Grosvenor Pairings Probe Connections That Prick The Ear

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By Daniel Hathaway

OBERLIN – At 25, British pianist Benjamin Grosvenor is a deep thinker whose touring recital program this season highlights historical-stylistic contrasts between composers such as Ravel and Berg, Brahms and Brett Dean.

New Era Begins In D.C. With Noseda Invigorating NSO

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By Simon Chin

WASHINGTON, D.C. – Under new music director Gianandrea Noseda, the National Symphony sounded energized, taut, and well disciplined, like dutiful students eager to please a likable teacher at the start of a new school year.

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Around Canada

Solemn Memorial Concert Reflects Afghanistan War

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By Colin Eatock

TORONTO – In its ambitious Remembrance Day program, the Toronto Symphony Orchestra featured Jeffrey Ryan’s Afghanistan: Requiem for a Generation, with a libretto by Canada’s first official “war poet,” Suzanne Steele.

Premiere, Sibelius Point Up Canada’s Twin Celebrations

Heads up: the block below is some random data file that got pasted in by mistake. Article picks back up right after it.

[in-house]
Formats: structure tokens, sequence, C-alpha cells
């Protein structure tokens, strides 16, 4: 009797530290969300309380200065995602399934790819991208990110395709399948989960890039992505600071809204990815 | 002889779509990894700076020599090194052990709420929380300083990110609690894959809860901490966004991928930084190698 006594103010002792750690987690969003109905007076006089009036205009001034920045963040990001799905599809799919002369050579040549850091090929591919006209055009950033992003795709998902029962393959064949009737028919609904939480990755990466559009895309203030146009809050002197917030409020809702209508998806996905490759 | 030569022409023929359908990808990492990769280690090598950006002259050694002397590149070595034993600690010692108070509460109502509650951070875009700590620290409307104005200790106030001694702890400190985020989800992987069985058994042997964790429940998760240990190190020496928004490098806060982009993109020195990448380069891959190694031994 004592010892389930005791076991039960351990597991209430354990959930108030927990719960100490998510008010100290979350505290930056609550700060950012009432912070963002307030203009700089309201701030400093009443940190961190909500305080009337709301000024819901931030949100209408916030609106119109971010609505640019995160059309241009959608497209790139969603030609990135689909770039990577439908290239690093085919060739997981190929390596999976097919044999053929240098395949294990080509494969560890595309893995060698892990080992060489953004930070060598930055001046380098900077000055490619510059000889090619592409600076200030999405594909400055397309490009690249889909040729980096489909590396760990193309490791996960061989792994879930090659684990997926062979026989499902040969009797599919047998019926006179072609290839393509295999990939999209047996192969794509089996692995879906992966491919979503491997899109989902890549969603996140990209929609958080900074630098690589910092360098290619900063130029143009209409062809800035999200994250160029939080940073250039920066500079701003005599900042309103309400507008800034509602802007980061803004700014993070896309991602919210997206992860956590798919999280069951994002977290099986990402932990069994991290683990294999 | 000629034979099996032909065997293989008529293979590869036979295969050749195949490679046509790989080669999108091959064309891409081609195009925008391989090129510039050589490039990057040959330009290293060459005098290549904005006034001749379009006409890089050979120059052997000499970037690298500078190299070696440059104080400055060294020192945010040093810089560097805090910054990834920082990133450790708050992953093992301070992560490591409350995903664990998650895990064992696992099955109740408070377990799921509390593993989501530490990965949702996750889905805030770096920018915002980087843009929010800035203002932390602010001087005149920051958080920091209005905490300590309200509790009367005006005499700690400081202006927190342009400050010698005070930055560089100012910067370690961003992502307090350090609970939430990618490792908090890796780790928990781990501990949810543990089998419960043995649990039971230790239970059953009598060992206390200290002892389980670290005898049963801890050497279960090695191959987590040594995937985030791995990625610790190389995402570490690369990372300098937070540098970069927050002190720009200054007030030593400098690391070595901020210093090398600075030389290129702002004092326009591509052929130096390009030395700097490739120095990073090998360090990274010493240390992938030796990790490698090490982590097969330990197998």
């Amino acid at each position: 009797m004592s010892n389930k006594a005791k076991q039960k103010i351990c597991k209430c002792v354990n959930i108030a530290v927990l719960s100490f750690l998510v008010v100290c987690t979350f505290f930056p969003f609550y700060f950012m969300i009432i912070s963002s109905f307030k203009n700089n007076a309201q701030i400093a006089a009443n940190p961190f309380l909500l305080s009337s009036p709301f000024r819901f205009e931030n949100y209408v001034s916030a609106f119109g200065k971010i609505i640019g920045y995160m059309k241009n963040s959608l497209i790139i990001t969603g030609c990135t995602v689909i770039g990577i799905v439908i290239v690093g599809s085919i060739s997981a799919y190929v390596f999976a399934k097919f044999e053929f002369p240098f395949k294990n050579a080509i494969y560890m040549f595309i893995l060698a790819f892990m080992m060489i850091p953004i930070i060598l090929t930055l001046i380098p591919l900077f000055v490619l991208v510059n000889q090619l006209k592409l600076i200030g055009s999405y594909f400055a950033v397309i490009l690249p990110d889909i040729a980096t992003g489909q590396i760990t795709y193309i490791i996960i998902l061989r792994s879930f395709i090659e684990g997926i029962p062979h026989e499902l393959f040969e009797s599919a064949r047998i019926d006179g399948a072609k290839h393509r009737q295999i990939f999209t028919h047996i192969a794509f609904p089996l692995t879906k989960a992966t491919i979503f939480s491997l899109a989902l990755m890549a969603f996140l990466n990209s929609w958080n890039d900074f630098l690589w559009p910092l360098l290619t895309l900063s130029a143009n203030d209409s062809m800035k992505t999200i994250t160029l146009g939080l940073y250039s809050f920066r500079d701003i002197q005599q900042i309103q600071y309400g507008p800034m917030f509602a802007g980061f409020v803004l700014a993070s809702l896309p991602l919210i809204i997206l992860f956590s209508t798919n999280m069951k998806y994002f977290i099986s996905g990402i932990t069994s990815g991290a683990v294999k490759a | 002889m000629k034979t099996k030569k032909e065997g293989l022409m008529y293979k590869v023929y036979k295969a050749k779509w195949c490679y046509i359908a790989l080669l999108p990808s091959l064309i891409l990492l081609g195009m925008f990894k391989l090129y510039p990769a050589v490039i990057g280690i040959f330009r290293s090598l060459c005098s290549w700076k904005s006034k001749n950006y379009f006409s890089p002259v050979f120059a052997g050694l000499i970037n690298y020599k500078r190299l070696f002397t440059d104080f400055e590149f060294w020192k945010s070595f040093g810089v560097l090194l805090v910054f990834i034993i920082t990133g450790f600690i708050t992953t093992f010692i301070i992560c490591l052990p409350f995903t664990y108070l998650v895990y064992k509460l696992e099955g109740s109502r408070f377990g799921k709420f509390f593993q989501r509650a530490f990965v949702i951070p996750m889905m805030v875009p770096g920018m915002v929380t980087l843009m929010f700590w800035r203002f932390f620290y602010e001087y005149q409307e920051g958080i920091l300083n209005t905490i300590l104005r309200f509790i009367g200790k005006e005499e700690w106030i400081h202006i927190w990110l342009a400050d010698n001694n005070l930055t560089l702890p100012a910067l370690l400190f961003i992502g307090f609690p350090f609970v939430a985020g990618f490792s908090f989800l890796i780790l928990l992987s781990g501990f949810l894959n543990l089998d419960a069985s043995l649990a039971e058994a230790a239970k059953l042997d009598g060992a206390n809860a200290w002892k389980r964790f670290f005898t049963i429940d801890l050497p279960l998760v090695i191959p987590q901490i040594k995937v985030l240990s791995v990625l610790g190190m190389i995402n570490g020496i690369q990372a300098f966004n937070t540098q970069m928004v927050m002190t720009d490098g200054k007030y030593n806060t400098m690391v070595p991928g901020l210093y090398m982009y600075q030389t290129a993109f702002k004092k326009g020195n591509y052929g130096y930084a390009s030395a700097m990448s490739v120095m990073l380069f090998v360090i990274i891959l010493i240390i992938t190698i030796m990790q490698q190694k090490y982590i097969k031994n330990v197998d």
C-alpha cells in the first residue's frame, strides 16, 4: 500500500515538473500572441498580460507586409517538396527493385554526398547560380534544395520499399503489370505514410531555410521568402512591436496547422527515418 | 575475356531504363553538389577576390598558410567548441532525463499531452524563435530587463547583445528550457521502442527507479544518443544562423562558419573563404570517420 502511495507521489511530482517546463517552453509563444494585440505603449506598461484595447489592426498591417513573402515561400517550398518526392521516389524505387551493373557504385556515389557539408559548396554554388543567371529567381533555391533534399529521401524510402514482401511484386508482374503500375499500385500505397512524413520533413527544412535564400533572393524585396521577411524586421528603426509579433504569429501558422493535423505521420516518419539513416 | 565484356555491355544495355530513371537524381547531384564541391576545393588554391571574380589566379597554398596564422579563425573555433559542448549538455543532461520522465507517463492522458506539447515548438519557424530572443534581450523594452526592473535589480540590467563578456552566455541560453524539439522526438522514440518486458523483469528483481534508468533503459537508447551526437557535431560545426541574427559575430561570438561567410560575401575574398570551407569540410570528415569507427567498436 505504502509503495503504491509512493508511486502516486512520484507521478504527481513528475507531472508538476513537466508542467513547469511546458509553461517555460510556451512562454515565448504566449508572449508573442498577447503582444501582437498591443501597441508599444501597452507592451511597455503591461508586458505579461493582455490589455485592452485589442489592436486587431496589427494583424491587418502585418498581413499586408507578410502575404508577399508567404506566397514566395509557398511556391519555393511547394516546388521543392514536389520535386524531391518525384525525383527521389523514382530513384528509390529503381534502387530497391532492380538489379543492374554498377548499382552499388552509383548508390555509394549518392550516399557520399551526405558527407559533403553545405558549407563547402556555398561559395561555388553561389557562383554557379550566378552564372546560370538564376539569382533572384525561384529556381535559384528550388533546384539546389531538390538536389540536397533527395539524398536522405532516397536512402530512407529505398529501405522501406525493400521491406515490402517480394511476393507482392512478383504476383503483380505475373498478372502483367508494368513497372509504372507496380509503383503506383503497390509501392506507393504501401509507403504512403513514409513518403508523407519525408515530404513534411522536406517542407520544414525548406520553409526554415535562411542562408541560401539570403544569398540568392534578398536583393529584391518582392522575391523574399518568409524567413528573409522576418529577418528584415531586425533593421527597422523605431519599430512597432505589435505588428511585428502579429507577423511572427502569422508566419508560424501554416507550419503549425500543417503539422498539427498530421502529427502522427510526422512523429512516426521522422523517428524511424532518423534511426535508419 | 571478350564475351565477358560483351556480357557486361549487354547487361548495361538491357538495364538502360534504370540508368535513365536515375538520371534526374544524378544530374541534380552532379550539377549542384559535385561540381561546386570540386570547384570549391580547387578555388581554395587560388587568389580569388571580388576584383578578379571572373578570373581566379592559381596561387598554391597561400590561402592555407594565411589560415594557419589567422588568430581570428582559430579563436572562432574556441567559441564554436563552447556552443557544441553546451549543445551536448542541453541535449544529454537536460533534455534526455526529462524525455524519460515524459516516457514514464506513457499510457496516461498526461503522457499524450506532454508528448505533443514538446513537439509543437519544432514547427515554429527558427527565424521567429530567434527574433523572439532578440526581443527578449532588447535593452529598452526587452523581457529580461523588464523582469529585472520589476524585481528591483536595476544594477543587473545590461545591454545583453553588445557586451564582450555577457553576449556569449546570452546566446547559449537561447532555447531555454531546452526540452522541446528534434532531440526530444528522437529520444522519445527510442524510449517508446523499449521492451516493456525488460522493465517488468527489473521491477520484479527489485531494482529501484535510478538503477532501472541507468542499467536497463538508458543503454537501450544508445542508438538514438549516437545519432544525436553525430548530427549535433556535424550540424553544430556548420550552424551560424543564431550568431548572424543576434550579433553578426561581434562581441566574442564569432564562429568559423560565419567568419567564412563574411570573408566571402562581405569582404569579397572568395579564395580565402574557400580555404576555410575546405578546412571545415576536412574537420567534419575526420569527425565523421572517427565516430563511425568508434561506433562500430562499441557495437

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By Richard Todd

OTTAWA – Pianist Angela Hewitt was the soloist for the premiere of Nameless Seas by Matthew Whittall on a concert with Sibelius’ Symphony No. 2 that honored both the National Arts Centre’s 50th year and the 150th for Canada.

Conductor’s Debut Makes Statement With Daring Music

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By Bill Rankin

EDMONTON – Alexander Prior launched his tenure as chief conductor of the Edmonton Symphony Orchestra with a late-night program of contemporary works new to the orchestra, Xenakis’ Jalons and Adams’ Harmonielehre.

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International

Rattle, Berlin Aim To Tempt Appetite For Musical Tapas

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By Rebecca Schmid

BERLIN – Unsuk Chin’s 11-minute Chorós Chordón leaves the listener wanting more. Premiered by the Berlin Phil and slated for an Asia tour, it is one of the brief musical “tapas” commissioned by chief conductor Simon Rattle.

Sondheim’s Follies Once More Shown In All Its Grandeur

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By Matthew Gurewitsch

LONDON – You might say that in Stephen Sondheim’s Follies, daytime drama aspires to the condition of Wagner’s Götterdämmerung. Aspires to, and, in Dominic Cooke’s National Theatre revival, pretty well achieves it.

Wozzeck, Chamber Scaled, Still Packs Its Violent Punch

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By Rebecca Schmid

VIENNA – In Robert Carsen’s new staging of Berg’s opera starring Florian Boesch and Lise Lindstrom at the Theater an der Wien, themes of war-induced alienation and decay took on added resonance given today’s global instability.

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Issues in the Arts

Toscanini Redux: From New Sources A Fresh Biography

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By Paul E. Robinson